November 8, 2013

5 Invaluable Lessons from Virgin

For many entrepreneurs Richard Branson is the epitome of bold and successful entrepreneurship.  His companies are known around the globe for upturning their categories and challenging the status quo.  While executives and the press clamor to meet the man himself, far less is written about the unique training ground that his companies have been for entrepreneurs, social entrepreneurs, and marketers.  While Harvard Business School gave me an indispensable foundation in general management, Virgin offered unparalleled lessons in building businesses that remain true regardless of industry, audience, or trend.

1.  Your product is your most important form of marketing.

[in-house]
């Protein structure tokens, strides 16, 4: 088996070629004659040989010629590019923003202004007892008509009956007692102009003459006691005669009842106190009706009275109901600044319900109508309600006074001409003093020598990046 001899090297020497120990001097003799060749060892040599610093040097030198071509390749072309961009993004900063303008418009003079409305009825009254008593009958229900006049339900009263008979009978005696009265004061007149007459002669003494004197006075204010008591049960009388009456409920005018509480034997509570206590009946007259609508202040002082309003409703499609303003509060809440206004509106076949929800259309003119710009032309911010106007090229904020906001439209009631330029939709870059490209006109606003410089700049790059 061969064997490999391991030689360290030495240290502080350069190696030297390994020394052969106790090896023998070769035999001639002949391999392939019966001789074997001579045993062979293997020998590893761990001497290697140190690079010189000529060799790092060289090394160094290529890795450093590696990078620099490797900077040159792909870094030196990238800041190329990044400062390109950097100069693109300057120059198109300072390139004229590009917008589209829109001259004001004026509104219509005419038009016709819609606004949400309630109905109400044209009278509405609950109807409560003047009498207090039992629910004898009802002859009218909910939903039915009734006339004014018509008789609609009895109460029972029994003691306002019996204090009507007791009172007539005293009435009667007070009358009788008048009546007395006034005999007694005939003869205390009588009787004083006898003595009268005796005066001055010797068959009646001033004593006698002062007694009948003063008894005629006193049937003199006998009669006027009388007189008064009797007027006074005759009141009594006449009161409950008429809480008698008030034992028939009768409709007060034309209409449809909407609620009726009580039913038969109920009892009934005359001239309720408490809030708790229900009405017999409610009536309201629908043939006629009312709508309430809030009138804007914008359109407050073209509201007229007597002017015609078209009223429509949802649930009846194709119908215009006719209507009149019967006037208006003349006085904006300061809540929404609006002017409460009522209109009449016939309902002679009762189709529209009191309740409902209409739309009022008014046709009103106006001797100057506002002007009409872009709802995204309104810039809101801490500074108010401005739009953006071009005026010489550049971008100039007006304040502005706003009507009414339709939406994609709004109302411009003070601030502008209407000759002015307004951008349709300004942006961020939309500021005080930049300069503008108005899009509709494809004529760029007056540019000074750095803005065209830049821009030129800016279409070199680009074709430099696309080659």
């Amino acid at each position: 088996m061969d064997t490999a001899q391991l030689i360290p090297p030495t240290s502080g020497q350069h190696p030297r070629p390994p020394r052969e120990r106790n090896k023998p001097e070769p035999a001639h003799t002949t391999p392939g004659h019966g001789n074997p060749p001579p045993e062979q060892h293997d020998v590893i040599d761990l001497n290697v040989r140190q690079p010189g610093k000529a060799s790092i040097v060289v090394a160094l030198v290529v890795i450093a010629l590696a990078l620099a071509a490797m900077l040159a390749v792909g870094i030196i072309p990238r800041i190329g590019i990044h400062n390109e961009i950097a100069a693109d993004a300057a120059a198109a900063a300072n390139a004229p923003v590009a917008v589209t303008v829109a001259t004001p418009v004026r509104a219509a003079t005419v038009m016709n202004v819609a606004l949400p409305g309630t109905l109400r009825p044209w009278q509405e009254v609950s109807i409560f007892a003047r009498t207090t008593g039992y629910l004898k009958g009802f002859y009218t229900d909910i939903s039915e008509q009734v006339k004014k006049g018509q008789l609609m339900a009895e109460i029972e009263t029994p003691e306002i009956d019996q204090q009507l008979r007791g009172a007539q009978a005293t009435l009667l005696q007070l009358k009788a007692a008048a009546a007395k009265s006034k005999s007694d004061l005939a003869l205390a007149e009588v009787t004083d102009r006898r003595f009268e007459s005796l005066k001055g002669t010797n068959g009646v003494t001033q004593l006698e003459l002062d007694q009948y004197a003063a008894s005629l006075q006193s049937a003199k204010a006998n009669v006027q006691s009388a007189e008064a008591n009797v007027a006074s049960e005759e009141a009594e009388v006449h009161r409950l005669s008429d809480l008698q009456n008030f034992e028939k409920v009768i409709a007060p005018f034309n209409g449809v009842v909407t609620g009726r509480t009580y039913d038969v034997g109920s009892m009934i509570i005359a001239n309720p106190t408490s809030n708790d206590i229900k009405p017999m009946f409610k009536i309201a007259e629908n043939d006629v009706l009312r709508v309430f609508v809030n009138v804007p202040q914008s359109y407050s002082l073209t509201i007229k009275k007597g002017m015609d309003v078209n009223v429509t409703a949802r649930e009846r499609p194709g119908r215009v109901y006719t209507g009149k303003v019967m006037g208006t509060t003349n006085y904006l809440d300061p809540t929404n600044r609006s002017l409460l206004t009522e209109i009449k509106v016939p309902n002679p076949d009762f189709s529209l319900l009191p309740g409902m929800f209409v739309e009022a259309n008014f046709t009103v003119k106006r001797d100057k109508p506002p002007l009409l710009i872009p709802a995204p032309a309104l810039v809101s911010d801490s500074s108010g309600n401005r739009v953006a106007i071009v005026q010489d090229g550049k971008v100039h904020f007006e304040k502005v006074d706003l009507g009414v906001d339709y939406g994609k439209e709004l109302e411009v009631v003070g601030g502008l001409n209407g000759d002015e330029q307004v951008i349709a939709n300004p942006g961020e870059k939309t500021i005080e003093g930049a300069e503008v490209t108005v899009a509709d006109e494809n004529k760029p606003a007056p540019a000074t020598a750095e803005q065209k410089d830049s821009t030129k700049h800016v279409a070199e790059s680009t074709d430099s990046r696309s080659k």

Long gone are the days when an ad campaign could hide a multitude of sins.  In today’s highly connected world, positive and negative word of mouth spreads like wildfire.  Virgin invests in developing stand-out products and services that are measurably different from their competition, and that their customers love with near obsession.  Case in point:  Virgin Atlantic’s Upper Class.  No focus group could have foretold the need for business class travel with mood lighting and a stand-up bar.  Yet by investing in a measurably different, better product, Virgin can spend 1/10th the funds on advertising that its competition does, and carries a much less costly loyalty program.  By focusing on “points of re-evaluation” or experiential touchpoints that differ dramatically from what’s expected in the category, like the spa pool in their airline lounge, or the inflight massage, customers not only begin to think differently about the status quo, but they are  more likely to tell their friends.  The virtuous cycle of word of mouth begins!